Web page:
Editorial: The right drug war, and the wrong one
The right drug war, as the appearance of a member of the ultra-violent Sinaloa Mexican drug cartel in U.S. District Court in Concord yesterday demonstrates, is essential and remains under way. Hard drugs, like the ton of cocaine the gang hoped to distribute, destroy lives and fuel crime and corruption. Meanwhile, the wrong drug war, the half-century-long prosecution of people who possess small amounts of marijuana, is winding down, thanks to U.S. Attorney General Eric Holder, who is attempting to bring sanity to drug laws that put far too many people behind bars. Both of Holder’s efforts deserve support.
Because meetings between representatives of the Sinaloa gang and FBI agents posing as members of a European crime syndicate took place in Portsmouth and New Castle, four of the alleged gang members will be tried in Concord. The gang and its rivals are often at war with each other, and with Mexican authorities. The battles are brutal. Rivals are killed, kidnapped, tortured and decapitated. It is disconcerting, to say the least, that scenes from the inhumanly violent and insanely greedy world of international drug cartels will now be played out in a Concord courtroom.
The right drug war is also being fought in Manchester, where a raid on an auto repair shop recently led to the arrest of five people and the seizure of 100 grams of heroin, the biggest smack bust in that city’s history. One of the men arrested gave the police a Concord address. The heroin the group planned to sell creates the addicts who are responsible for thefts from homes and cars and other crimes. The right drug war also needs to be fought against the makers and sellers of the drug known as Molly, an amphetamine with hallucinogenic properties. That drug is blamed for the recent deaths of several dance club patrons, including a young woman from Londonderry and a UNH student from Rochester, N.Y. It is drugs like these, which can easily kill the unwary, and hard drugs like heroin, methamphetamine and cocaine, that deserve to be targets if a war on drugs is conducted.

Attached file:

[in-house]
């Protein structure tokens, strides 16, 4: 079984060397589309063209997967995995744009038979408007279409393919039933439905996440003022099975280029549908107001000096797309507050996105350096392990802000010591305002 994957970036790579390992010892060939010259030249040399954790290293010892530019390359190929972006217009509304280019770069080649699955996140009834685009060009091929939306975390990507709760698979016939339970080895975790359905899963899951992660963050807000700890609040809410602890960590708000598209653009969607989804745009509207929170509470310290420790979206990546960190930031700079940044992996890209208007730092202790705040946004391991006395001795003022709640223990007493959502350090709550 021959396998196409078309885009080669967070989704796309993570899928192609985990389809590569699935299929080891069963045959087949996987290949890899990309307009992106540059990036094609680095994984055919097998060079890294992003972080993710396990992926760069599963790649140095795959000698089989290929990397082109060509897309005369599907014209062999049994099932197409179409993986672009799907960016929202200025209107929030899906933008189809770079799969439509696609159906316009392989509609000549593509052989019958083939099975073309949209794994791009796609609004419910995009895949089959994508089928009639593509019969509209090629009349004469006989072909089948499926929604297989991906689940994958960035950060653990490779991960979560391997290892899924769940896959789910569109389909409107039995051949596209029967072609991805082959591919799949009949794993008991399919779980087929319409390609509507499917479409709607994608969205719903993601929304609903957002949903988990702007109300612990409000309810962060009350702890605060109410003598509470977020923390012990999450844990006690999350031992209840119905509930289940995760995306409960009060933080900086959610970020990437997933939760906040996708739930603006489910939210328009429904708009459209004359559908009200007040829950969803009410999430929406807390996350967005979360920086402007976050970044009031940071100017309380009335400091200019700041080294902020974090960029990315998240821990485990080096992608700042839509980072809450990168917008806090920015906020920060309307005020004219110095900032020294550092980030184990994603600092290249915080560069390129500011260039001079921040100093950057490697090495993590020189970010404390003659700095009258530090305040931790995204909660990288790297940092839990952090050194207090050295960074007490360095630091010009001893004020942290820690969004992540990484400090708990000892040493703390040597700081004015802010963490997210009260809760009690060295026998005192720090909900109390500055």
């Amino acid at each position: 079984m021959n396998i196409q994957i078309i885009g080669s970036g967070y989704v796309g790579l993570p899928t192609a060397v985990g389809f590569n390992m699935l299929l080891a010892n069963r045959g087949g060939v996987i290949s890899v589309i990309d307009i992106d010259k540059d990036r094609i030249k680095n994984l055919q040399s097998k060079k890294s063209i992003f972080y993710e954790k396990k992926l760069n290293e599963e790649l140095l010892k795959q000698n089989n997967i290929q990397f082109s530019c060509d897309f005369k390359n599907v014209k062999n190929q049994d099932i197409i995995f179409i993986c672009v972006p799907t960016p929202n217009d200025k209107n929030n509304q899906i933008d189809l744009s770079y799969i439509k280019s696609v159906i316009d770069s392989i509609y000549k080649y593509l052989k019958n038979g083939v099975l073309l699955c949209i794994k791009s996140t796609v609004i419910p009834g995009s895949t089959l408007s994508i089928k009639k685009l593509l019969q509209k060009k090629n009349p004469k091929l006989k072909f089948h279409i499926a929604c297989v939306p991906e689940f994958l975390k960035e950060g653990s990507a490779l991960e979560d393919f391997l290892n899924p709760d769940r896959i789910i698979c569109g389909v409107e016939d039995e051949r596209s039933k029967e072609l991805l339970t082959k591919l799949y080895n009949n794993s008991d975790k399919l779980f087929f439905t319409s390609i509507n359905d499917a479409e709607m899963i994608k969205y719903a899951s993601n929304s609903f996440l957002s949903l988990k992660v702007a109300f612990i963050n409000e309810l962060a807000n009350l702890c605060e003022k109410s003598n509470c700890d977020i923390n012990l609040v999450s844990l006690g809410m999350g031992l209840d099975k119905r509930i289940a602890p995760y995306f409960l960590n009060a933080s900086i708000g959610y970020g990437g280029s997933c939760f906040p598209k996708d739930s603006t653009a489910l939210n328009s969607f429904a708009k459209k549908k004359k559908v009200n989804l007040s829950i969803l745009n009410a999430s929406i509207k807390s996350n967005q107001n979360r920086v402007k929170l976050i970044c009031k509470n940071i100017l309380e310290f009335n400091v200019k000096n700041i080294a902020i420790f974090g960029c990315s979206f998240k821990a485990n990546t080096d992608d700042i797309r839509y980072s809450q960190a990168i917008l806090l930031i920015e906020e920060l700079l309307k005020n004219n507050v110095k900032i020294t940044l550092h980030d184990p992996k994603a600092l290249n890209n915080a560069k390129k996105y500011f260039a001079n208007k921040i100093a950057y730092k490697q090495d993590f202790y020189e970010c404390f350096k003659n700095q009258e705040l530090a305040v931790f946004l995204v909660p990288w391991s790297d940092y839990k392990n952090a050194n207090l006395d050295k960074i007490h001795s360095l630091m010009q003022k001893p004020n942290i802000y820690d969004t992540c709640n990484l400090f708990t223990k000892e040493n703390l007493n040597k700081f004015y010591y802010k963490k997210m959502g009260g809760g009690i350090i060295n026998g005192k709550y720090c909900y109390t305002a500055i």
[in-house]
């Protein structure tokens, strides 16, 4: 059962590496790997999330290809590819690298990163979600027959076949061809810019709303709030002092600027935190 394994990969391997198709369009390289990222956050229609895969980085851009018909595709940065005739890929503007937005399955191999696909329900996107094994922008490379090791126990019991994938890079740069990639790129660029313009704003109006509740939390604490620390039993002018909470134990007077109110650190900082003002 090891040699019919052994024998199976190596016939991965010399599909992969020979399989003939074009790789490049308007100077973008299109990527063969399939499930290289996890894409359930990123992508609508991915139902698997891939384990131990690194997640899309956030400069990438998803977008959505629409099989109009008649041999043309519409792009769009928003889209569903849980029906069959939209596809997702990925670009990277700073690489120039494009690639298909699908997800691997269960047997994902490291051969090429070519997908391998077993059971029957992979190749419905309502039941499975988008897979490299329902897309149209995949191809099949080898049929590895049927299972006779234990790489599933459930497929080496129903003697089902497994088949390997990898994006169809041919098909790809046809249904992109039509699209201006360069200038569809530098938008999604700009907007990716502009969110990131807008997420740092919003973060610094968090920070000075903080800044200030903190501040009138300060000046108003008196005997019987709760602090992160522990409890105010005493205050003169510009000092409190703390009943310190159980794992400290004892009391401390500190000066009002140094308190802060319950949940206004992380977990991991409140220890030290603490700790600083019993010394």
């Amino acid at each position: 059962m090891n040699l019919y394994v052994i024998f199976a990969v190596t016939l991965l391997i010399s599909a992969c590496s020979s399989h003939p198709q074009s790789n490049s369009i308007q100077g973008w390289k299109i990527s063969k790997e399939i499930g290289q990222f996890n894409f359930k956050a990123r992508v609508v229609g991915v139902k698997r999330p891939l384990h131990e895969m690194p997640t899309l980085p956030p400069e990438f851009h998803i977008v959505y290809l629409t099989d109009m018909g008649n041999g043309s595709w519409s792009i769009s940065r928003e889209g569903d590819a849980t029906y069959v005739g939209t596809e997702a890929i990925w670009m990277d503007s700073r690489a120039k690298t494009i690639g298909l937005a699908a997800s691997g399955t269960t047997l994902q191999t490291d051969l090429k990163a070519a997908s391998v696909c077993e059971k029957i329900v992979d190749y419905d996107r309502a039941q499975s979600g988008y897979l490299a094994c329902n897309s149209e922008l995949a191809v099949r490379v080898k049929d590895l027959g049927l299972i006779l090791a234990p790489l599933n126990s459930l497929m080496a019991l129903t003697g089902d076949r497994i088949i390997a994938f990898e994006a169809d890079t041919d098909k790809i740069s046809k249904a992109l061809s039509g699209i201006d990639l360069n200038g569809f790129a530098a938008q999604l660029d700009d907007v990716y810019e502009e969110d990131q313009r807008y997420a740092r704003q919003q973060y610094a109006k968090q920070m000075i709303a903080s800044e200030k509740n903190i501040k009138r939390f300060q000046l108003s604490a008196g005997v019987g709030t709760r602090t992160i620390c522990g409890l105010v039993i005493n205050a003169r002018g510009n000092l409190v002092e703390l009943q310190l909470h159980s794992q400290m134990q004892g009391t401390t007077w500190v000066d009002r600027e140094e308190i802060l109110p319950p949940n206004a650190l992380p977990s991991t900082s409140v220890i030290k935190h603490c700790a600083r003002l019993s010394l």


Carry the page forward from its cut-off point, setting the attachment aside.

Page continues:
Marijuana, not so much.
That’s not to say that marijuana lacks harmful effects, or that access to it shouldn’t be controlled. But societally, and some would say medically, marijuana is different. Polls suggest that more than 40 percent of Americans, including a few presidents, have experimented with it, and a majority of Americans, according to a Pew Research Center survey, believe it should be legalized.
Holder’s new policy recognizes the distinction between marijuana and other illegal drugs. The Justice Department recently announced that it would not seek to preempt the decision by the states of Washington and Colorado to legalize the recreational use of marijuana, as long as appropriate controls are put in place. Instead, it will treat the decision by voters in those states to make pot legal as an experiment. It is one New Hampshire, which recently legalized the medical use of marijuana, should follow closely.
When it comes to marijuana, the war on drugs has failed. It’s helped to fill prisons and jails at great cost with people who don’t need to be there. Eight million Americans were arrested for marijuana possession between 2001 and 2010. That did nothing to curb use of the drug or diminish its appeal, but it interrupted lives, made criminals of people needlessly, led to the disproportionate arrest of minorities and cost taxpayers a fortune. Holder is right to call for an end to tough mandatory sentences for minor drug offenders. Authorities will instead concentrate more of their efforts on cases on combatting drug cartels and other major dealers. That is a drug war worth fighting.